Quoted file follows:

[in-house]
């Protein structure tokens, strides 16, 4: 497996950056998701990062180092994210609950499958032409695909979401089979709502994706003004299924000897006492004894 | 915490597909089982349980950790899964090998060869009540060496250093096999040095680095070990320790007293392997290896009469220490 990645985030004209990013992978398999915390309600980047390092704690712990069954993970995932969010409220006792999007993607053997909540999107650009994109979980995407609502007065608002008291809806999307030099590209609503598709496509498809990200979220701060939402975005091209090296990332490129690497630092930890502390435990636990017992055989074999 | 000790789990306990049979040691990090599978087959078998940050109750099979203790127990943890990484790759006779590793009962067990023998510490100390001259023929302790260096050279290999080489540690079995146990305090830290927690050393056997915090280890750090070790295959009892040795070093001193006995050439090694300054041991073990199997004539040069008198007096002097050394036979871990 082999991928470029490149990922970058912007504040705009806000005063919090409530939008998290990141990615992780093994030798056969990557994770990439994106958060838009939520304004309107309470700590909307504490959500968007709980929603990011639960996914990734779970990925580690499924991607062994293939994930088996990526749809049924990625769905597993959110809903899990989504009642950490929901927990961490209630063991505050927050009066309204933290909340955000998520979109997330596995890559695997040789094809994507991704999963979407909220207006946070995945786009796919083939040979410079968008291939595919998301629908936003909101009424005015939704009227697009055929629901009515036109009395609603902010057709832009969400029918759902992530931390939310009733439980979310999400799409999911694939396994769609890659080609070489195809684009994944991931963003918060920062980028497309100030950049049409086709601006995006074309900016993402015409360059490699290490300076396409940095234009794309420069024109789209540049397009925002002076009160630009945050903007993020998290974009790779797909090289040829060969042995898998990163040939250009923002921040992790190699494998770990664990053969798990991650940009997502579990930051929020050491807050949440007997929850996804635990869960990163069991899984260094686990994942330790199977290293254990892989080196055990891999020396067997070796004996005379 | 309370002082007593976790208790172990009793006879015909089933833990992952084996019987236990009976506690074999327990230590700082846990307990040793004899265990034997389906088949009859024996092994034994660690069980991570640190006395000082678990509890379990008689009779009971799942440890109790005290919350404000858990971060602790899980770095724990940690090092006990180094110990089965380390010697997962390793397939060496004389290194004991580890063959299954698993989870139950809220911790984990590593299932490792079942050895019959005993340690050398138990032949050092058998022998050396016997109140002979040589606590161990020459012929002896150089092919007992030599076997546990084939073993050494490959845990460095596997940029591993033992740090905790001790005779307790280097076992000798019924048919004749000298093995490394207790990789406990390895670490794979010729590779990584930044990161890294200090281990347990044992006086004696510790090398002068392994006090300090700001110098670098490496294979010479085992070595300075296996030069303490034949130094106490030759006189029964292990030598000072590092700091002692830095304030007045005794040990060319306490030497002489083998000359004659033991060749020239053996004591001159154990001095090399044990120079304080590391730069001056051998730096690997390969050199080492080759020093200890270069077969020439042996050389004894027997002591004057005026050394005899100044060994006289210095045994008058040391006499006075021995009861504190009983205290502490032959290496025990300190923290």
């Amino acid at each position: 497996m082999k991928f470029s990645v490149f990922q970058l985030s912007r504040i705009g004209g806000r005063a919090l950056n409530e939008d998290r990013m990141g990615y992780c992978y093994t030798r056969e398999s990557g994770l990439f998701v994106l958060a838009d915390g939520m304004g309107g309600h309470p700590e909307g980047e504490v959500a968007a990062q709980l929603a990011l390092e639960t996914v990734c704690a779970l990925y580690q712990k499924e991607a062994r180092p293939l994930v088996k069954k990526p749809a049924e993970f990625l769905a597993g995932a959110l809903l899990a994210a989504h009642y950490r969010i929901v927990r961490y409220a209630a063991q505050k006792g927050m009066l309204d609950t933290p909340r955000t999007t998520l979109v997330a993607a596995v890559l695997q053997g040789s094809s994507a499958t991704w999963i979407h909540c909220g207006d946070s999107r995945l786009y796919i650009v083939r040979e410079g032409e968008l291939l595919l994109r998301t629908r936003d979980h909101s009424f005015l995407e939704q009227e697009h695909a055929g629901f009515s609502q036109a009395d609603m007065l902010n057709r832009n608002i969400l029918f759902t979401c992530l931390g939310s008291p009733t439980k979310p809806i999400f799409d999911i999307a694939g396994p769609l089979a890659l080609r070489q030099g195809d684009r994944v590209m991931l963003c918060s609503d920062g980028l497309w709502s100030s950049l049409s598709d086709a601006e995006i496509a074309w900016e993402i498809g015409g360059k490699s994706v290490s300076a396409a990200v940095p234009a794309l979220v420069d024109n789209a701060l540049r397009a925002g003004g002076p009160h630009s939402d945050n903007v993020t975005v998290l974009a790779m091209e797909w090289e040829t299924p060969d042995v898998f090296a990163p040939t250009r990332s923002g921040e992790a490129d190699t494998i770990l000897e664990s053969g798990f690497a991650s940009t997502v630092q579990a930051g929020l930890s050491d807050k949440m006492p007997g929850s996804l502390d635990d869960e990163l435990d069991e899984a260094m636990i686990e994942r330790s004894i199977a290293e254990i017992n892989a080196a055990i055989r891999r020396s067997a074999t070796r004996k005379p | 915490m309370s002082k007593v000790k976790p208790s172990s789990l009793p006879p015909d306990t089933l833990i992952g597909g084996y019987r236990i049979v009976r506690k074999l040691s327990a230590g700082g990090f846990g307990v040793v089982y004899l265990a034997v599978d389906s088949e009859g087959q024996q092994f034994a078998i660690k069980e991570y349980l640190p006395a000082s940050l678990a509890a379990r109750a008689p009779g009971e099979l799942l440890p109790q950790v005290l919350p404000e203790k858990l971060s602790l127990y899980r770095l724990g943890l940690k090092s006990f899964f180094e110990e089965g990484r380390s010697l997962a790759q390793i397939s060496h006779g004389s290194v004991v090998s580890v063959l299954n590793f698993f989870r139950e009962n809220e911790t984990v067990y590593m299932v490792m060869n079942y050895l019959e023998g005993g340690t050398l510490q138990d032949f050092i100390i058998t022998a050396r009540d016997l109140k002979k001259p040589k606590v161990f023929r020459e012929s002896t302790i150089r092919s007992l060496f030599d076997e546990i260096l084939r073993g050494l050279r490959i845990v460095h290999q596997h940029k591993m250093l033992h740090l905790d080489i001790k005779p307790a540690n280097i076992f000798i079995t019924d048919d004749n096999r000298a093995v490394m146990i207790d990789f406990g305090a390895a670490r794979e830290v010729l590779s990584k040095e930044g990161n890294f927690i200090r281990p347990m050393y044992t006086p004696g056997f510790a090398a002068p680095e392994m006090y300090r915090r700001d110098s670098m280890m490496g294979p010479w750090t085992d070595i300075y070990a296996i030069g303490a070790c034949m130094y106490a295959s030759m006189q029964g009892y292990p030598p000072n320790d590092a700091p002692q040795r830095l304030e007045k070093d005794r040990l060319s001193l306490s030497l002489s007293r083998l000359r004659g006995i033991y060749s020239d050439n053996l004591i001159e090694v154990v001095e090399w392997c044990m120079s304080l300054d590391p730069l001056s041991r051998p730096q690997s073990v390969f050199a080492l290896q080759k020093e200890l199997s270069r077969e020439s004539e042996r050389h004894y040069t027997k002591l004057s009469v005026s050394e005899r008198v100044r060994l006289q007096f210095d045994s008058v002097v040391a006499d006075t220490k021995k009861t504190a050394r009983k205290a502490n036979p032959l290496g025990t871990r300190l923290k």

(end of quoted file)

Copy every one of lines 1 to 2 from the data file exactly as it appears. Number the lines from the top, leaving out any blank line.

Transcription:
[in-house]
């Protein structure tokens, strides 16, 4: 497996950056998701990062180092994210609950499958032409695909979401089979709502994706003004299924000897006492004894 | 915490597909089982349980950790899964090998060869009540060496250093096999040095680095070990320790007293392997290896009469220490 990645985030004209990013992978398999915390309600980047390092704690712990069954993970995932969010409220006792999007993607053997909540999107650009994109979980995407609502007065608002008291809806999307030099590209609503598709496509498809990200979220701060939402975005091209090296990332490129690497630092930890502390435990636990017992055989074999 | 000790789990306990049979040691990090599978087959078998940050109750099979203790127990943890990484790759006779590793009962067990023998510490100390001259023929302790260096050279290999080489540690079995146990305090830290927690050393056997915090280890750090070790295959009892040795070093001193006995050439090694300054041991073990199997004539040069008198007096002097050394036979871990 082999991928470029490149990922970058912007504040705009806000005063919090409530939008998290990141990615992780093994030798056969990557994770990439994106958060838009939520304004309107309470700590909307504490959500968007709980929603990011639960996914990734779970990925580690499924991607062994293939994930088996990526749809049924990625769905597993959110809903899990989504009642950490929901927990961490209630063991505050927050009066309204933290909340955000998520979109997330596995890559695997040789094809994507991704999963979407909220207006946070995945786009796919083939040979410079968008291939595919998301629908936003909101009424005015939704009227697009055929629901009515036109009395609603902010057709832009969400029918759902992530931390939310009733439980979310999400799409999911694939396994769609890659080609070489195809684009994944991931963003918060920062980028497309100030950049049409086709601006995006074309900016993402015409360059490699290490300076396409940095234009794309420069024109789209540049397009925002002076009160630009945050903007993020998290974009790779797909090289040829060969042995898998990163040939250009923002921040992790190699494998770990664990053969798990991650940009997502579990930051929020050491807050949440007997929850996804635990869960990163069991899984260094686990994942330790199977290293254990892989080196055990891999020396067997070796004996005379 | 309370002082007593976790208790172990009793006879015909089933833990992952084996019987236990009976506690074999327990230590700082846990307990040793004899265990034997389906088949009859024996092994034994660690069980991570640190006395000082678990509890379990008689009779009971799942440890109790005290919350404000858990971060602790899980770095724990940690090092006990180094110990089965380390010697997962390793397939060496004389290194004991580890063959299954698993989870139950809220911790984990590593299932490792079942050895019959005993340690050398138990032949050092058998022998050396016997109140002979040589606590161990020459012929002896150089092919007992030599076997546990084939073993050494490959845990460095596997940029591993033992740090905790001790005779307790280097076992000798019924048919004749000298093995490394207790990789406990390895670490794979010729590779990584930044990161890294200090281990347990044992006086004696510790090398002068392994006090300090700001110098670098490496294979010479085992070595300075296996030069303490034949130094106490030759006189029964292990030598000072590092700091002692830095304030007045005794040990060319306490030497002489083998000359004659033991060749020239053996004591001159154990001095090399044990120079304080590391730069001056051998730096690997390969050199080492080759020093200890270069077969020439042996050389004894027997002591004057005026050394005899100044060994006289210095045994008058040391006499006075021995009861504190009983205290502490032959290496025990300190923290």